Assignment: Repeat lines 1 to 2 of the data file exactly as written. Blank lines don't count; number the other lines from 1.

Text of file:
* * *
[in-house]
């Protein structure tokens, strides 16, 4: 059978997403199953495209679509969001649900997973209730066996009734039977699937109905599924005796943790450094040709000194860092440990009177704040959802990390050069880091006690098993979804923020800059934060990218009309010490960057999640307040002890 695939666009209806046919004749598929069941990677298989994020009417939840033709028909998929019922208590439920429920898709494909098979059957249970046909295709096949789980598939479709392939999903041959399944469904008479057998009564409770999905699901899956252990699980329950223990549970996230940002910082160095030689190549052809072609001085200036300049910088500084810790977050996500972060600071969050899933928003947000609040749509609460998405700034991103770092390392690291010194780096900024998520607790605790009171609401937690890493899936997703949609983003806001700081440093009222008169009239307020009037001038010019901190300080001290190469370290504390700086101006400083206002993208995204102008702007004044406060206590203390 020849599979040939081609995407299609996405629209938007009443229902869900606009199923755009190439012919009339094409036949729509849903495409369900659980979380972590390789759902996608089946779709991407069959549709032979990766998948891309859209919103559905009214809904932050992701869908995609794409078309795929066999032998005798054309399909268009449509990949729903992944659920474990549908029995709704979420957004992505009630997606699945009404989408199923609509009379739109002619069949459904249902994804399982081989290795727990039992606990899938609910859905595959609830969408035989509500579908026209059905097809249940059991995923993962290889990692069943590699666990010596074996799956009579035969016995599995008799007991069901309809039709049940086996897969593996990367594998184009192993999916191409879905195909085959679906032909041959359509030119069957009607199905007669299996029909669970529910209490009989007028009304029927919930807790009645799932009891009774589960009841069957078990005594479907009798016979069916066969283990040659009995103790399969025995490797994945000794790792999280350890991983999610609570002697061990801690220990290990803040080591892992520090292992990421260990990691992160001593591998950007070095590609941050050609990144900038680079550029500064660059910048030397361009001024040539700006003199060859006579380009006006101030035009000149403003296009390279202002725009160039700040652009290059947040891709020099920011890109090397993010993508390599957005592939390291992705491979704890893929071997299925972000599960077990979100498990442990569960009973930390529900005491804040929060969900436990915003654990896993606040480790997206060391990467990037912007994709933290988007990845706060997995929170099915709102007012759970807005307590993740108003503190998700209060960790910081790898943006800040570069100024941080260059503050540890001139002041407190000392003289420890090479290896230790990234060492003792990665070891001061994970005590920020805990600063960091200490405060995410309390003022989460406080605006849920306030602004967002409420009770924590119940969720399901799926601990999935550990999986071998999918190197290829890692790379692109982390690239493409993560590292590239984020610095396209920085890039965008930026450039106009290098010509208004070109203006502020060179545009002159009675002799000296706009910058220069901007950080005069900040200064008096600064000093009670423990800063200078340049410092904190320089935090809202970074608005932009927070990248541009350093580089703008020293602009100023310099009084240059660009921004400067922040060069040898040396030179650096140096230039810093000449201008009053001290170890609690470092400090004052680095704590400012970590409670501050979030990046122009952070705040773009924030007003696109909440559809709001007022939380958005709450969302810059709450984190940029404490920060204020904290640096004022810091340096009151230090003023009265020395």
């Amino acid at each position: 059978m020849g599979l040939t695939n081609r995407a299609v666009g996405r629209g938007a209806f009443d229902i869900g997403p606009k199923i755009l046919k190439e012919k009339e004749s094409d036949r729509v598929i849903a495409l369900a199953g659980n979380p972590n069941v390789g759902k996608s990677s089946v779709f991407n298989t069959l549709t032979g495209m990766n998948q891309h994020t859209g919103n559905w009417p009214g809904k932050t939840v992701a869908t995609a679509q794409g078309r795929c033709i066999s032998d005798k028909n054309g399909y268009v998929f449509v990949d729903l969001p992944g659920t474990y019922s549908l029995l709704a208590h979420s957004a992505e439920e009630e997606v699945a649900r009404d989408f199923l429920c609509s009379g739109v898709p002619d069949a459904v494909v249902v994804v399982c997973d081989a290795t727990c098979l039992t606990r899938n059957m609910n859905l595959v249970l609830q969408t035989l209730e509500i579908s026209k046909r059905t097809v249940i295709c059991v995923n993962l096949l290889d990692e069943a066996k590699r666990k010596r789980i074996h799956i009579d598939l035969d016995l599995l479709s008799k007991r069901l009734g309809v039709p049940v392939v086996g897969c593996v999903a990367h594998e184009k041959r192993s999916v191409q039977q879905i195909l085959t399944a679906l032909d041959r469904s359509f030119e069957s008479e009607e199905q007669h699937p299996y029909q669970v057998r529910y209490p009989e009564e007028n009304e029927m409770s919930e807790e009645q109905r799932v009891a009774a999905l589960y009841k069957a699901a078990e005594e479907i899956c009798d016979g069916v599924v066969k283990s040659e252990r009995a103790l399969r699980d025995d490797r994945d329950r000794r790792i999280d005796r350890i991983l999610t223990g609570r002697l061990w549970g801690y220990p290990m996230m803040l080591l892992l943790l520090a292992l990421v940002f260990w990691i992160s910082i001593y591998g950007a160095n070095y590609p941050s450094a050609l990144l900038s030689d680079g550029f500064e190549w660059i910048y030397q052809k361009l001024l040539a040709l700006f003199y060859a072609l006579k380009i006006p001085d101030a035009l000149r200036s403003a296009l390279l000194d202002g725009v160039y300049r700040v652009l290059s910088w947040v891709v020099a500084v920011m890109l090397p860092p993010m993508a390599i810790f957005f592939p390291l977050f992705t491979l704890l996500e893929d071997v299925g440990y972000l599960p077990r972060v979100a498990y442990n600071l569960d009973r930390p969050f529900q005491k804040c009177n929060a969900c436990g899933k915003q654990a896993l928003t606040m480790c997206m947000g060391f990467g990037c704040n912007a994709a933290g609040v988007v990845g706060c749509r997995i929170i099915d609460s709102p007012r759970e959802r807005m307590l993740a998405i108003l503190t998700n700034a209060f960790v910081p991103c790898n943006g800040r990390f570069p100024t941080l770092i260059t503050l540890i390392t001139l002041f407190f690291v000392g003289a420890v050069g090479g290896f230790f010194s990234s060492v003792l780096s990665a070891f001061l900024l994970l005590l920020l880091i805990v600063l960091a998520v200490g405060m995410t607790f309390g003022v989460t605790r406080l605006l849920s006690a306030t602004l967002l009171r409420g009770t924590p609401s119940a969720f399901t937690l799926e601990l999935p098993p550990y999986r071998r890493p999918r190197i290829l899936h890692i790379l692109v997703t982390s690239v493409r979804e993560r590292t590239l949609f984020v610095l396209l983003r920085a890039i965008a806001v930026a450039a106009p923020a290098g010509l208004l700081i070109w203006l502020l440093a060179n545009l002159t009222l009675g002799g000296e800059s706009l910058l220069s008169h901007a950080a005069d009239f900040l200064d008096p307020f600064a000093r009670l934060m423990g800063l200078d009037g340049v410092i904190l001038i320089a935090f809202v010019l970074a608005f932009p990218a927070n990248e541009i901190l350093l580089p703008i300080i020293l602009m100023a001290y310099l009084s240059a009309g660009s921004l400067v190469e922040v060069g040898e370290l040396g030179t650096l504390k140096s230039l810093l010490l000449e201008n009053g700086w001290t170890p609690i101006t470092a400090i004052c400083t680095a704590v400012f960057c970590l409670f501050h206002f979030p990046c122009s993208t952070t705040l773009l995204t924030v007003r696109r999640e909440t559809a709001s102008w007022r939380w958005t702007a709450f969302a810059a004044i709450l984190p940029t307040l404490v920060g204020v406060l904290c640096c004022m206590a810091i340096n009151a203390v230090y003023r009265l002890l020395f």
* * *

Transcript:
[in-house]
């Protein structure tokens, strides 16, 4: 059978997403199953495209679509969001649900997973209730066996009734039977699937109905599924005796943790450094040709000194860092440990009177704040959802990390050069880091006690098993979804923020800059934060990218009309010490960057999640307040002890 695939666009209806046919004749598929069941990677298989994020009417939840033709028909998929019922208590439920429920898709494909098979059957249970046909295709096949789980598939479709392939999903041959399944469904008479057998009564409770999905699901899956252990699980329950223990549970996230940002910082160095030689190549052809072609001085200036300049910088500084810790977050996500972060600071969050899933928003947000609040749509609460998405700034991103770092390392690291010194780096900024998520607790605790009171609401937690890493899936997703949609983003806001700081440093009222008169009239307020009037001038010019901190300080001290190469370290504390700086101006400083206002993208995204102008702007004044406060206590203390 020849599979040939081609995407299609996405629209938007009443229902869900606009199923755009190439012919009339094409036949729509849903495409369900659980979380972590390789759902996608089946779709991407069959549709032979990766998948891309859209919103559905009214809904932050992701869908995609794409078309795929066999032998005798054309399909268009449509990949729903992944659920474990549908029995709704979420957004992505009630997606699945009404989408199923609509009379739109002619069949459904249902994804399982081989290795727990039992606990899938609910859905595959609830969408035989509500579908026209059905097809249940059991995923993962290889990692069943590699666990010596074996799956009579035969016995599995008799007991069901309809039709049940086996897969593996990367594998184009192993999916191409879905195909085959679906032909041959359509030119069957009607199905007669299996029909669970529910209490009989007028009304029927919930807790009645799932009891009774589960009841069957078990005594479907009798016979069916066969283990040659009995103790399969025995490797994945000794790792999280350890991983999610609570002697061990801690220990290990803040080591892992520090292992990421260990990691992160001593591998950007070095590609941050050609990144900038680079550029500064660059910048030397361009001024040539700006003199060859006579380009006006101030035009000149403003296009390279202002725009160039700040652009290059947040891709020099920011890109090397993010993508390599957005592939390291992705491979704890893929071997299925972000599960077990979100498990442990569960009973930390529900005491804040929060969900436990915003654990896993606040480790997206060391990467990037912007994709933290988007990845706060997995929170099915709102007012759970807005307590993740108003503190998700209060960790910081790898943006800040570069100024941080260059503050540890001139002041407190000392003289420890090479290896230790990234060492003792990665070891001061994970005590920020805990600063960091200490405060995410309390003022989460406080605006849920306030602004967002409420009770924590119940969720399901799926601990999935550990999986071998999918190197290829890692790379692109982390690239493409993560590292590239984020610095396209920085890039965008930026450039106009290098010509208004070109203006502020060179545009002159009675002799000296706009910058220069901007950080005069900040200064008096600064000093009670423990800063200078340049410092904190320089935090809202970074608005932009927070990248541009350093580089703008020293602009100023310099009084240059660009921004400067922040060069040898040396030179650096140096230039810093000449201008009053001290170890609690470092400090004052680095704590400012970590409670501050979030990046122009952070705040773009924030007003696109909440559809709001007022939380958005709450969302810059709450984190940029404490920060204020904290640096004022810091340096009151230090003023009265020395």